The fourth element of the test is not whether the result is natural or unnatural, but whether the result accomplished clearly appears to be the effect of the defendant's influence. Neva not only obtained the value of the jointly held interest her husband which she wanted, but also part of Elmer's assets. These latter assets were recovered prior to this suit, but are part and parcel of the effect of the transfers. The result clearly appears to be the effect of the defendant's influence in thought, act, and deed.
The Trial Court's Findings.
The trial court was not in error in treating the several transactions as one. The case was tried on the theory that the various transactions accomplished the one purpose of making a gift to the defendant of the property which her husband held in joint tenancy with Elmer. The various transactions had the same common basis of purpose, design, and accomplishment. They were not isolated transactions except in point of time, and logically must be considered together. The trial court rightly held that the transfers indicated one pattern.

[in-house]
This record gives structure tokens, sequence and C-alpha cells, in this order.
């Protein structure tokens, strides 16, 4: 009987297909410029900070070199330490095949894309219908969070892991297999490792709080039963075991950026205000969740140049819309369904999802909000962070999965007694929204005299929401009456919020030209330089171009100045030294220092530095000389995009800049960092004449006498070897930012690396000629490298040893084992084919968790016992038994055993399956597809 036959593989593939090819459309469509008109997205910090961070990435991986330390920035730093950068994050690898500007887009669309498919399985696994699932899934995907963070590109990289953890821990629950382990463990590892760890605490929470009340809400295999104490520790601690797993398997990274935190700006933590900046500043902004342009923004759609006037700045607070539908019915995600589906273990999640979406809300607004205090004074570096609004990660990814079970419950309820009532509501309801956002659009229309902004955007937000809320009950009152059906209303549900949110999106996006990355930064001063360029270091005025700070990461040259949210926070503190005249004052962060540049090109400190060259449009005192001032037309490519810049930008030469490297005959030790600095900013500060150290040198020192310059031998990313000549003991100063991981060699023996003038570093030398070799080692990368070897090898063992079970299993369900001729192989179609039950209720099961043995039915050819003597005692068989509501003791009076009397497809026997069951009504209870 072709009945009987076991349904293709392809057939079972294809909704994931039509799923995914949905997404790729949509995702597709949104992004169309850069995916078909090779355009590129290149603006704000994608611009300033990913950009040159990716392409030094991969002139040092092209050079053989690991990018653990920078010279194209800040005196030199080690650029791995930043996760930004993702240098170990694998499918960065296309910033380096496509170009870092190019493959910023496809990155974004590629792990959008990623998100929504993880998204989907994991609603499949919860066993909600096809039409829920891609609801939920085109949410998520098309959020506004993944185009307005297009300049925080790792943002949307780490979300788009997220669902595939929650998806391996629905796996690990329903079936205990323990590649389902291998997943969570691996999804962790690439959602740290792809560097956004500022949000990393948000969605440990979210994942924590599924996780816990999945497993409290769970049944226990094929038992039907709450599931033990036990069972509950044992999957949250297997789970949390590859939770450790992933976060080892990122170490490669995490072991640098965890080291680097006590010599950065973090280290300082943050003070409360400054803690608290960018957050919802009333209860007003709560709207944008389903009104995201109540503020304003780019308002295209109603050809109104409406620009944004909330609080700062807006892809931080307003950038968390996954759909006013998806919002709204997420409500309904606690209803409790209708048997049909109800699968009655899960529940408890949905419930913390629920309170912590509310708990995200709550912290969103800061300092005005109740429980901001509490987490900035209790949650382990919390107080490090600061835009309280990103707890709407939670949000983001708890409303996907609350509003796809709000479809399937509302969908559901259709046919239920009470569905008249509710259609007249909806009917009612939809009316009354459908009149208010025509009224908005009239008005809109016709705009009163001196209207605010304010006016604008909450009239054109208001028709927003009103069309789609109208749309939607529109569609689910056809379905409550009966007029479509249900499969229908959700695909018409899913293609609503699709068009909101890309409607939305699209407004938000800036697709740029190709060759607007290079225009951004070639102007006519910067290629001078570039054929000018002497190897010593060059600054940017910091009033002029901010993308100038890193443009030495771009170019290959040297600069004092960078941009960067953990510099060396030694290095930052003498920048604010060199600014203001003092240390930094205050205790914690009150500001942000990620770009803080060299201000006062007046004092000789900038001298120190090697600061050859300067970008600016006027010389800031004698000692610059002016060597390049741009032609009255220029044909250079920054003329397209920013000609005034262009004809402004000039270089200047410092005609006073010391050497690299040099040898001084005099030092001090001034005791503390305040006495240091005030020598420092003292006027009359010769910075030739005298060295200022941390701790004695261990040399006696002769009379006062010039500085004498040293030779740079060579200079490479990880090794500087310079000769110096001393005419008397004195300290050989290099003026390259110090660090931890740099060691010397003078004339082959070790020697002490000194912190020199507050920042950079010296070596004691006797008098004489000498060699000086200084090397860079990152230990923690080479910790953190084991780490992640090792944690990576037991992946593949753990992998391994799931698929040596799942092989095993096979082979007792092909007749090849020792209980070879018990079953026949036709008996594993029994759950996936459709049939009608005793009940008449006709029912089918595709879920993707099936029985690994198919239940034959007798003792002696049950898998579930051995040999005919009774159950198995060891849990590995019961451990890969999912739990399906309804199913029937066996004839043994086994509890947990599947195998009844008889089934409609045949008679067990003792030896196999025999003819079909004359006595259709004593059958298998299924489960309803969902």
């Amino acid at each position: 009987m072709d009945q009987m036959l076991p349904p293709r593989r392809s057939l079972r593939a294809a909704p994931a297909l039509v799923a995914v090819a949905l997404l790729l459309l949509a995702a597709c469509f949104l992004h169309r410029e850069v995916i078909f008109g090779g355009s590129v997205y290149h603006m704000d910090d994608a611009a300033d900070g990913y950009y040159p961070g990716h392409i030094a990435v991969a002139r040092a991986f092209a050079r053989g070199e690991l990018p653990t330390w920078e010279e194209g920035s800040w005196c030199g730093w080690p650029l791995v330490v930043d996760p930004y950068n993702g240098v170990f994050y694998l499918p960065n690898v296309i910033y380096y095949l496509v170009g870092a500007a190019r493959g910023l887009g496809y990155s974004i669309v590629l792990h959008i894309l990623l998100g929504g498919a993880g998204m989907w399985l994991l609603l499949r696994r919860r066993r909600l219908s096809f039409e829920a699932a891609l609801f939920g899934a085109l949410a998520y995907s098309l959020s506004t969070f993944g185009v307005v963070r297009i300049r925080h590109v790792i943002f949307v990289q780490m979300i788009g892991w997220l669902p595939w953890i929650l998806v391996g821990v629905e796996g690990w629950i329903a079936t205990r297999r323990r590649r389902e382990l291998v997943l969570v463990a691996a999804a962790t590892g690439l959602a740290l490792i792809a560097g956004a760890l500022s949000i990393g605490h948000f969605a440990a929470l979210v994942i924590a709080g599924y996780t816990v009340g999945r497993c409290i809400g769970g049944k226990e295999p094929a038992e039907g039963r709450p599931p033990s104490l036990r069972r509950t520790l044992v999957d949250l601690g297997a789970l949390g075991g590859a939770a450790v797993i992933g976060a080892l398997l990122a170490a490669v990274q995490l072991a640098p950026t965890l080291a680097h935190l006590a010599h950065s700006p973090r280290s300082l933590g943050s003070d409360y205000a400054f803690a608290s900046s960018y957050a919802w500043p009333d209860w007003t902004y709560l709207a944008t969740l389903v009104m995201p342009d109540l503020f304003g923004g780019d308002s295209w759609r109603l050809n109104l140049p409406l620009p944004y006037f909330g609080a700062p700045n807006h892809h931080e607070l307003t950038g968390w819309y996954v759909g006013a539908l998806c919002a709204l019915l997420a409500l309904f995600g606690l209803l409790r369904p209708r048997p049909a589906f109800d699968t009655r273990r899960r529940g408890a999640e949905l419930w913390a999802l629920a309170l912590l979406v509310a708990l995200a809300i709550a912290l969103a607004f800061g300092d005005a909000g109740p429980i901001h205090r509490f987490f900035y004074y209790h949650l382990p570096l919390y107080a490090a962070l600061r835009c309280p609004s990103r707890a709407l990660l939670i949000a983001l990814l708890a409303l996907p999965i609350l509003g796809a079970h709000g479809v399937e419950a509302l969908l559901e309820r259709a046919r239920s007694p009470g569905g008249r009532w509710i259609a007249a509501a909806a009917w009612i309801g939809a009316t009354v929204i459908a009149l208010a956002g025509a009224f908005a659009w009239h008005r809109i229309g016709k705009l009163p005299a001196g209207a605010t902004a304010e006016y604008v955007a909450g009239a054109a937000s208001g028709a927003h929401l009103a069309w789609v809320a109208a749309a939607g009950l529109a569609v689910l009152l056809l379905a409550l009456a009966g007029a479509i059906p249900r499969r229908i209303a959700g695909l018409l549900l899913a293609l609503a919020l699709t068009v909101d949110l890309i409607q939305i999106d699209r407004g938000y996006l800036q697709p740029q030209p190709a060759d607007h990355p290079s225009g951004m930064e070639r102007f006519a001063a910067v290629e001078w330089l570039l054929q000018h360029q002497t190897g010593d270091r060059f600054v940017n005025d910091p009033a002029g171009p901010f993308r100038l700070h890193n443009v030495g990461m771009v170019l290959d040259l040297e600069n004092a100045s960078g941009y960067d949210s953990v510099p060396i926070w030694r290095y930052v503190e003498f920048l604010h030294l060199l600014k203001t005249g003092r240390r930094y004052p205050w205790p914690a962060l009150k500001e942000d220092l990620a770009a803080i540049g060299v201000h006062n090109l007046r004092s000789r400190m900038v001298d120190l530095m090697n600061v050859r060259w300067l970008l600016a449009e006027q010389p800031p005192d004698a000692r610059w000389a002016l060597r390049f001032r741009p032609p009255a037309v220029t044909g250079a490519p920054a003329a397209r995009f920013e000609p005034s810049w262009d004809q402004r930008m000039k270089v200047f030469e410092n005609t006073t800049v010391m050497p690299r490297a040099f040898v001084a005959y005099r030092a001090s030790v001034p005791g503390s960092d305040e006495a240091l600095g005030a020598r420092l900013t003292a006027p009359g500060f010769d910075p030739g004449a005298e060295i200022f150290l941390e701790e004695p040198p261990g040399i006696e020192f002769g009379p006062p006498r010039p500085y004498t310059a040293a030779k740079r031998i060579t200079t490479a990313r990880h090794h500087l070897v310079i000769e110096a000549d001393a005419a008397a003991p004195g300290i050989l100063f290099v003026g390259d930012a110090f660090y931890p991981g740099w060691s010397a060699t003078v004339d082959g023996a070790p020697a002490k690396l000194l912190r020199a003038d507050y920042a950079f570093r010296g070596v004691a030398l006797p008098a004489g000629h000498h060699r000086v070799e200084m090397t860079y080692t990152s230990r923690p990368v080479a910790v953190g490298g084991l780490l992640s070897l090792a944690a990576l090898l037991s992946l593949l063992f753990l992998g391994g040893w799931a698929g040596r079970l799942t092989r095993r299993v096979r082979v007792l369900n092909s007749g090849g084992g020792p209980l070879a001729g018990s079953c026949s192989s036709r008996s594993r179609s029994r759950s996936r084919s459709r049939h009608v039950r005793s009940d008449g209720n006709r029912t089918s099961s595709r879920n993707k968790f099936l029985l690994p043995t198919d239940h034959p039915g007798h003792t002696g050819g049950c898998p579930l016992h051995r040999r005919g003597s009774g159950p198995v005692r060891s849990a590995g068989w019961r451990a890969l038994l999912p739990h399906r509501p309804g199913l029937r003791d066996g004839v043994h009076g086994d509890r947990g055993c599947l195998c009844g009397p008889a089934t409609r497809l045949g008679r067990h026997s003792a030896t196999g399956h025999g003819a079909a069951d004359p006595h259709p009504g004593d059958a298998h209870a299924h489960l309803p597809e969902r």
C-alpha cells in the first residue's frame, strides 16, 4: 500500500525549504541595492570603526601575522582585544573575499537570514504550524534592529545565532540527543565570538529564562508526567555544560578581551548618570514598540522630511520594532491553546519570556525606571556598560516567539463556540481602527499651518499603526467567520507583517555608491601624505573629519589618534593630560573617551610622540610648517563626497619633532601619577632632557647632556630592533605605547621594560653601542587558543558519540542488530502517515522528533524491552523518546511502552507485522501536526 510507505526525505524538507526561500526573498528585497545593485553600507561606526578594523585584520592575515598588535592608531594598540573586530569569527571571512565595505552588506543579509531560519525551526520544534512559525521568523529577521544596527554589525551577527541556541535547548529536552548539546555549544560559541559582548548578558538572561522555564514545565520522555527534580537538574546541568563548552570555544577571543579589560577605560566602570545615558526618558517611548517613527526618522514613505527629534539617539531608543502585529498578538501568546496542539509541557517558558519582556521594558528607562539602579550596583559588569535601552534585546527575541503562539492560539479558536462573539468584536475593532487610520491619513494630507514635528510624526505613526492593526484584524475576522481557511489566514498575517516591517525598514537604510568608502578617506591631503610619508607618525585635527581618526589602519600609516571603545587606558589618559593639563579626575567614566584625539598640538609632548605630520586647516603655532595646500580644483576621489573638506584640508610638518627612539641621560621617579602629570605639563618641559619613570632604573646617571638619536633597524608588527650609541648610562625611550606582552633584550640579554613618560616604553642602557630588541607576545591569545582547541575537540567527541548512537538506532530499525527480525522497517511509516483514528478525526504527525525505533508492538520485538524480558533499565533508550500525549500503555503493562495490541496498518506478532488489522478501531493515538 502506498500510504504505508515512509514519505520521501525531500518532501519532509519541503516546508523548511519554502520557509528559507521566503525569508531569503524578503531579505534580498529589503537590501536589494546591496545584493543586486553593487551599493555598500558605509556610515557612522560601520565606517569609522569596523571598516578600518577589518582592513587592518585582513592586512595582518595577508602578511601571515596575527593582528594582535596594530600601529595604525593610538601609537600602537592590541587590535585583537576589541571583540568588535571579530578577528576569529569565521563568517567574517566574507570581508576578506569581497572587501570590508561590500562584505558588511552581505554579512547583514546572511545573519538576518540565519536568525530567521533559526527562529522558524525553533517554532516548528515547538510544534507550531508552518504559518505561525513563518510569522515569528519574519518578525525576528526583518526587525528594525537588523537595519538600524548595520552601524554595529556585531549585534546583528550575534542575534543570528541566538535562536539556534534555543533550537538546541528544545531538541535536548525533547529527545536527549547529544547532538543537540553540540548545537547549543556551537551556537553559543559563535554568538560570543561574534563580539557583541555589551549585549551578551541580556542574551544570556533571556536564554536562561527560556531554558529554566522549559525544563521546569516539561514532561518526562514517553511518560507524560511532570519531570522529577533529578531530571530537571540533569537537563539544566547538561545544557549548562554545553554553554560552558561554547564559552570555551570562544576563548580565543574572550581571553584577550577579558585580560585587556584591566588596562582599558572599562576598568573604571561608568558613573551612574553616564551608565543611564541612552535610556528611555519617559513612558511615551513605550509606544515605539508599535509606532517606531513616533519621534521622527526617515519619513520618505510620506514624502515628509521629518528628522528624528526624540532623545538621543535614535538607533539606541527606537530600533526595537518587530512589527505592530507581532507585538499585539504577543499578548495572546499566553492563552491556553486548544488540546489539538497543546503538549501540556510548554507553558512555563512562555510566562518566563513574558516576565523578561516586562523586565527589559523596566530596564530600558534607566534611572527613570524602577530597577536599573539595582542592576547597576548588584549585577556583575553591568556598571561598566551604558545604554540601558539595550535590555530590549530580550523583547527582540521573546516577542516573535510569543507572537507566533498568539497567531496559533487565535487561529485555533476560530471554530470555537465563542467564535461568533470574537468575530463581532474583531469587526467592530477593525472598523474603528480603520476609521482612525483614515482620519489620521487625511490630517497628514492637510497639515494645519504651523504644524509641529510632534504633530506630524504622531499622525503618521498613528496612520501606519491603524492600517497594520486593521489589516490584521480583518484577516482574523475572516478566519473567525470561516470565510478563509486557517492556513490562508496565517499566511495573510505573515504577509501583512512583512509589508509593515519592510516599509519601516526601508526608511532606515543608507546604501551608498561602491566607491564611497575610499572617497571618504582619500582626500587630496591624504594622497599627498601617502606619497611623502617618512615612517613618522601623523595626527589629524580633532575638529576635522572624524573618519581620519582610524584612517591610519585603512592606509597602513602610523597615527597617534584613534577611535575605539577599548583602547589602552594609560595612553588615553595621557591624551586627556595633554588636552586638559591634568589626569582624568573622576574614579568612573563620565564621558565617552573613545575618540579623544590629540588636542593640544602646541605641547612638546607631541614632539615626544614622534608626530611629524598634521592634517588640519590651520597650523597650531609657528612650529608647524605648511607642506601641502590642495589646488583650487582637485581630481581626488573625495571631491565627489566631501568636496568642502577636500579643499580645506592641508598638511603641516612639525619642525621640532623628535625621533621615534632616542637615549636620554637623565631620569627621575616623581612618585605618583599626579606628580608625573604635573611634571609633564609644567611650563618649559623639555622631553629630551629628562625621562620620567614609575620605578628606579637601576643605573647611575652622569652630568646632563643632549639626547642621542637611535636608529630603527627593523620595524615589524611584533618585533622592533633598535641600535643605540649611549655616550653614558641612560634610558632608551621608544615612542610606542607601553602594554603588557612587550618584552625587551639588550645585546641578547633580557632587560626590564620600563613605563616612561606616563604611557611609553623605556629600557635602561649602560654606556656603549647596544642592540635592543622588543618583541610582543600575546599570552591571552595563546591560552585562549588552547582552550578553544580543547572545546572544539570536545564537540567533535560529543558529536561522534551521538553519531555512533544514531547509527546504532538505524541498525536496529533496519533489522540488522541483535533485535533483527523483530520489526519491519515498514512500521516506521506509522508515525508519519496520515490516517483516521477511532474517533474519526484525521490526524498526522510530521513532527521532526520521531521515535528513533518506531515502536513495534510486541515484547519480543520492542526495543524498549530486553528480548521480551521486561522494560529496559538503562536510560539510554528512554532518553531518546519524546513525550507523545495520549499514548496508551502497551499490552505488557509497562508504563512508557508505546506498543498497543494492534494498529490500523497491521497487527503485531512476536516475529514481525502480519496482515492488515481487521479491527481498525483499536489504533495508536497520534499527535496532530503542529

In instructing the jury the trial court stated that the plaintiff had the burden of proving undue influence by a "clear and satisfactory preponderance of the evidence." The defendant argues the correct rule is not that the preponderance of the evidence must be clear and satisfactory but the evidence must be clear, convincing, and satisfactory. Assuming, arguendo, that the instructions are wrong, the giving of such instructions is not reversible error because the jury was acting in an advisory capacity and the trial judge was free to accept or reject the verdict in determining the facts. It was incumbent upon the trial court to make its own findings of fact even though it had an advisory jury. This the court did and stated therein that the plaintiff met the burden of proof by clear, convincing, and satisfactory evidence. It is the findings of the trial court which are under inquiry on appeal — not the advisory verdict of the jury.